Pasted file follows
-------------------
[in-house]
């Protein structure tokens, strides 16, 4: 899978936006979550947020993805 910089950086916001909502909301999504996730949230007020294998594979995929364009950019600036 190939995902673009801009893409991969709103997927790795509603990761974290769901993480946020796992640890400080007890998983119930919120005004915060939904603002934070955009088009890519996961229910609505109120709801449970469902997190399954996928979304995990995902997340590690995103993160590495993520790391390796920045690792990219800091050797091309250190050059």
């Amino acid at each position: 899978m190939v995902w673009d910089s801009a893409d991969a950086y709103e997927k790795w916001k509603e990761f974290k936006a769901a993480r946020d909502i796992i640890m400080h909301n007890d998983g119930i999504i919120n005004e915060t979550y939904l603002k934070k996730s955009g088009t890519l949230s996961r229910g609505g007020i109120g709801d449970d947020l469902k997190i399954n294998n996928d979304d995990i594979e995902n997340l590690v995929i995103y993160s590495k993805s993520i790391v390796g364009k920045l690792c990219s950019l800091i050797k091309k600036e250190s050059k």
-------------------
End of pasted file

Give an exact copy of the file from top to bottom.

[in-house]
């Protein structure tokens, strides 16, 4: 899978936006979550947020993805 910089950086916001909502909301999504996730949230007020294998594979995929364009950019600036 190939995902673009801009893409991969709103997927790795509603990761974290769901993480946020796992640890400080007890998983119930919120005004915060939904603002934070955009088009890519996961229910609505109120709801449970469902997190399954996928979304995990995902997340590690995103993160590495993520790391390796920045690792990219800091050797091309250190050059």
């Amino acid at each position: 899978m190939v995902w673009d910089s801009a893409d991969a950086y709103e997927k790795w916001k509603e990761f974290k936006a769901a993480r946020d909502i796992i640890m400080h909301n007890d998983g119930i999504i919120n005004e915060t979550y939904l603002k934070k996730s955009g088009t890519l949230s996961r229910g609505g007020i109120g709801d449970d947020l469902k997190i399954n294998n996928d979304d995990i594979e995902n997340l590690v995929i995103y993160s590495k993805s993520i790391v390796g364009k920045l690792c990219s950019l800091i050797k091309k600036e250190s050059k």